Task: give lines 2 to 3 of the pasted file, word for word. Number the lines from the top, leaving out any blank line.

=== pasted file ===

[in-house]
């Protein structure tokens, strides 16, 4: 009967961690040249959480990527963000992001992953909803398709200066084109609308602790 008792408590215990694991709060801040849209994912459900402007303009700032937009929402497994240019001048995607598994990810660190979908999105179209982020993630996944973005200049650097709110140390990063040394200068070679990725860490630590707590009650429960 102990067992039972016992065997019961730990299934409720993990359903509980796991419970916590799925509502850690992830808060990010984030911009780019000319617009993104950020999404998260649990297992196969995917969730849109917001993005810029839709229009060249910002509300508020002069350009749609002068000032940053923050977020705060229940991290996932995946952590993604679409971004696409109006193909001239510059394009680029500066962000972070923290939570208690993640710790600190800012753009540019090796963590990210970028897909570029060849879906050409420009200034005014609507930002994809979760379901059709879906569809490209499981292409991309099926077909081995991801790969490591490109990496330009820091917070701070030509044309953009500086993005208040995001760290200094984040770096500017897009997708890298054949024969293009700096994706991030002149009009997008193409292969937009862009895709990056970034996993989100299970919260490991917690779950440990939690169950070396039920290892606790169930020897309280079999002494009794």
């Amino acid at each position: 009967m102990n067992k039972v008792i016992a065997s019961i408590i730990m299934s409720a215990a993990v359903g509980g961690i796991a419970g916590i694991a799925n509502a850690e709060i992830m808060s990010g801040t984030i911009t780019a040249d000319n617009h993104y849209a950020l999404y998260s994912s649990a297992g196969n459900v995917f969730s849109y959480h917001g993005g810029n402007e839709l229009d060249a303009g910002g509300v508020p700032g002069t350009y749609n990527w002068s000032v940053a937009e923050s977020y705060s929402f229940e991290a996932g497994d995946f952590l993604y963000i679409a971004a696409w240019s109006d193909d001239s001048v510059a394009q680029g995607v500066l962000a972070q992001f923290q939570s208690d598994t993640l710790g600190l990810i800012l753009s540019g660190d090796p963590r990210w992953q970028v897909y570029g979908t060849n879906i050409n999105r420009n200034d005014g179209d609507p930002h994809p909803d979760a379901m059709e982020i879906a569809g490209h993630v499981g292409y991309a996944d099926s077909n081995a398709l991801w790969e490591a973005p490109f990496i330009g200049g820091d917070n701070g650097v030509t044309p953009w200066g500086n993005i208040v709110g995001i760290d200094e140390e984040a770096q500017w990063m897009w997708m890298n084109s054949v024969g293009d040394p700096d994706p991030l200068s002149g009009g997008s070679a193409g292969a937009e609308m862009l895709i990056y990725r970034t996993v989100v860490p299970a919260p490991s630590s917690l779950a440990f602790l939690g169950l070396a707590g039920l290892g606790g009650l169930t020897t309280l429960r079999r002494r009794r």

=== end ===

């Protein structure tokens, strides 16, 4: 009967961690040249959480990527963000992001992953909803398709200066084109609308602790 008792408590215990694991709060801040849209994912459900402007303009700032937009929402497994240019001048995607598994990810660190979908999105179209982020993630996944973005200049650097709110140390990063040394200068070679990725860490630590707590009650429960 102990067992039972016992065997019961730990299934409720993990359903509980796991419970916590799925509502850690992830808060990010984030911009780019000319617009993104950020999404998260649990297992196969995917969730849109917001993005810029839709229009060249910002509300508020002069350009749609002068000032940053923050977020705060229940991290996932995946952590993604679409971004696409109006193909001239510059394009680029500066962000972070923290939570208690993640710790600190800012753009540019090796963590990210970028897909570029060849879906050409420009200034005014609507930002994809979760379901059709879906569809490209499981292409991309099926077909081995991801790969490591490109990496330009820091917070701070030509044309953009500086993005208040995001760290200094984040770096500017897009997708890298054949024969293009700096994706991030002149009009997008193409292969937009862009895709990056970034996993989100299970919260490991917690779950440990939690169950070396039920290892606790169930020897309280079999002494009794």
């Amino acid at each position: 009967m102990n067992k039972v008792i016992a065997s019961i408590i730990m299934s409720a215990a993990v359903g509980g961690i796991a419970g916590i694991a799925n509502a850690e709060i992830m808060s990010g801040t984030i911009t780019a040249d000319n617009h993104y849209a950020l999404y998260s994912s649990a297992g196969n459900v995917f969730s849109y959480h917001g993005g810029n402007e839709l229009d060249a303009g910002g509300v508020p700032g002069t350009y749609n990527w002068s000032v940053a937009e923050s977020y705060s929402f229940e991290a996932g497994d995946f952590l993604y963000i679409a971004a696409w240019s109006d193909d001239s001048v510059a394009q680029g995607v500066l962000a972070q992001f923290q939570s208690d598994t993640l710790g600190l990810i800012l753009s540019g660190d090796p963590r990210w992953q970028v897909y570029g979908t060849n879906i050409n999105r420009n200034d005014g179209d609507p930002h994809p909803d979760a379901m059709e982020i879906a569809g490209h993630v499981g292409y991309a996944d099926s077909n081995a398709l991801w790969e490591a973005p490109f990496i330009g200049g820091d917070n701070g650097v030509t044309p953009w200066g500086n993005i208040v709110g995001i760290d200094e140390e984040a770096q500017w990063m897009w997708m890298n084109s054949v024969g293009d040394p700096d994706p991030l200068s002149g009009g997008s070679a193409g292969a937009e609308m862009l895709i990056y990725r970034t996993v989100v860490p299970a919260p490991s630590s917690l779950a440990f602790l939690g169950l070396a707590g039920l290892g606790g009650l169930t020897t309280l429960r079999r002494r009794r």